New regulations promulgated by the federal Consumer Protection Finance Bureau, and currently in the implementation phase, are changing rules related to financing and closing of real-estate transactions.

The Sun Gazette asked local real-estate professionals their views on the short-term and long-term impacts of the changes.

Here are their answers:

Natalie Roy, Keller Williams: “Short term there will be hiccups, because the new mortgage rules represent a big change from current practice. I am telling clients to be patient and expect longer closing periods. I work with excellent lender partners who have been hosting workshops for agents on the new rules, so we are better prepared. Long term, once the kinks are worked out, everything will fall into place. Real Estate agents are quick learners.”

Casey Margenau, Casey Margenau Fine Homes and Estates: “If people have real estate agents who know what they are doing, nothing will change as far as the transactions. But you will need to have about 45 days for a closing. The new paperwork is awesome and so much easier. Saying that, when you have done something one way for 30 years, then change, it will be confusing for a while.”

Billy Buck, Buck & Associates: “There has been tons of preparation and I think people will be more prepared. But it’s something new and even with all the training in the world, we can still have bumps. There will be a learning curve.”

Mark Middendorf, Long & Foster: “It will cause some confusion for anyone who is not staying up with the rules and regulations and getting the proper training. It will impact the lenders more than the Realtors, and will cause more paperwork on the lenders’ part.”

Dean Yeonas, Yeonas and Shafran Real Estate: “I don’t think it will change the number of sales, but I think there will be issues because the process will be different, and that will require changes and adjustments. The timing of walk-throughs will change and there will be no more quick 30-day closings. Forty-five days will be the quickest you can close now. Every name of every document is changing. Closings will not be called closings anymore. They will be called ‘consummations.’ It’s a case of the government getting way too involved.”

Lilian Jorgenson, Long & Foster: “Getting financing today is worse than ever. Every time they change something it impacts the consumer big-time. We really need to ease up on the lending to get sales moving again.”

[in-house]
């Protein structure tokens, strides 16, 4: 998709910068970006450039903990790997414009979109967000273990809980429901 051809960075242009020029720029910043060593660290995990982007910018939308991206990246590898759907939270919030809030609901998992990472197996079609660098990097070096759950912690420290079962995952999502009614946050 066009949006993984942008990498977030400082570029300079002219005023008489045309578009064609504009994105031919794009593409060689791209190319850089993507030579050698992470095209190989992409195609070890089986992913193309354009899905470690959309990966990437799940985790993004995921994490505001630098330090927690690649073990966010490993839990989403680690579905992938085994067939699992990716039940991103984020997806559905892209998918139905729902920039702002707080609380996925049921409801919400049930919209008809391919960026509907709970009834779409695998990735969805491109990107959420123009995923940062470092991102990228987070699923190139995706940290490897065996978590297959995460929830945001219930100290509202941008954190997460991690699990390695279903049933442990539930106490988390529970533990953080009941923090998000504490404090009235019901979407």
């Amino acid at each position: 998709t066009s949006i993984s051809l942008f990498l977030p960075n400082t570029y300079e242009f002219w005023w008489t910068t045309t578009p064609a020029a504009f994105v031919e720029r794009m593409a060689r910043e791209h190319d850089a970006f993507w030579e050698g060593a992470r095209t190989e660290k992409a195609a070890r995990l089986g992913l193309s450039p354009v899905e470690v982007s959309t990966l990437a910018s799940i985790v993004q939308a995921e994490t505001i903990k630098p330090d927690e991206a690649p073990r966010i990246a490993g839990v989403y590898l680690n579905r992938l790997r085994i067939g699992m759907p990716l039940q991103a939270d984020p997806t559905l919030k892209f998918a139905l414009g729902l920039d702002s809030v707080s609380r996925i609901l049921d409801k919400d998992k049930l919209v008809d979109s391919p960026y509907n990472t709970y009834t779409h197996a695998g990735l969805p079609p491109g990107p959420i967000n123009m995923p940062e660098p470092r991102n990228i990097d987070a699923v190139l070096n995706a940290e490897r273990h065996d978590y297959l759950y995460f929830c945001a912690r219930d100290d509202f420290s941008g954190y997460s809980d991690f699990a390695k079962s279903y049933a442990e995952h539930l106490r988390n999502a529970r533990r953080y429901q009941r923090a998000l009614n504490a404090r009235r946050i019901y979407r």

Gloria Adams, TTR Sotheby’s: “It will be a process of adjustments, and we have had several meetings to understand it all. There  will be a learning curve for everyone. The process will be slower for a while, but we’ll get things going.”

Steve Wydler, Long & Foster: “There is a lot of industry swirl about that right now. There will be a settling-in time for agents, lenders, buyers and sellers to deal with. Things will need to be taken care of well in advance and thought through. If there is not a good system in place, that could create a lot of chaos.”

Archie Harders, Long & Foster: “I think that the consumers won’t notice much unless they have had a very recent transaction. People expect these procedures to change, and I expect to hear comments like ‘wow, I don’t remember the process being like this at all.’ I hope to hear fewer complaints about last-minute requirements from lenders. We’ll see.”

David Howell, McEnearney Associates: “I think we’ll see a few hiccups and delays in settlements in the short term. Overall, I think the mortgage industry and settlement providers have done an admirable job getting ready for this, and it won’t take very long for settlements to proceed as smoothly as they have in the past. However, I do think that the new mortgage rules will require buyers to do their homework up front, because switching lenders or loan programs midstream will add days – or even weeks – to the approval process.”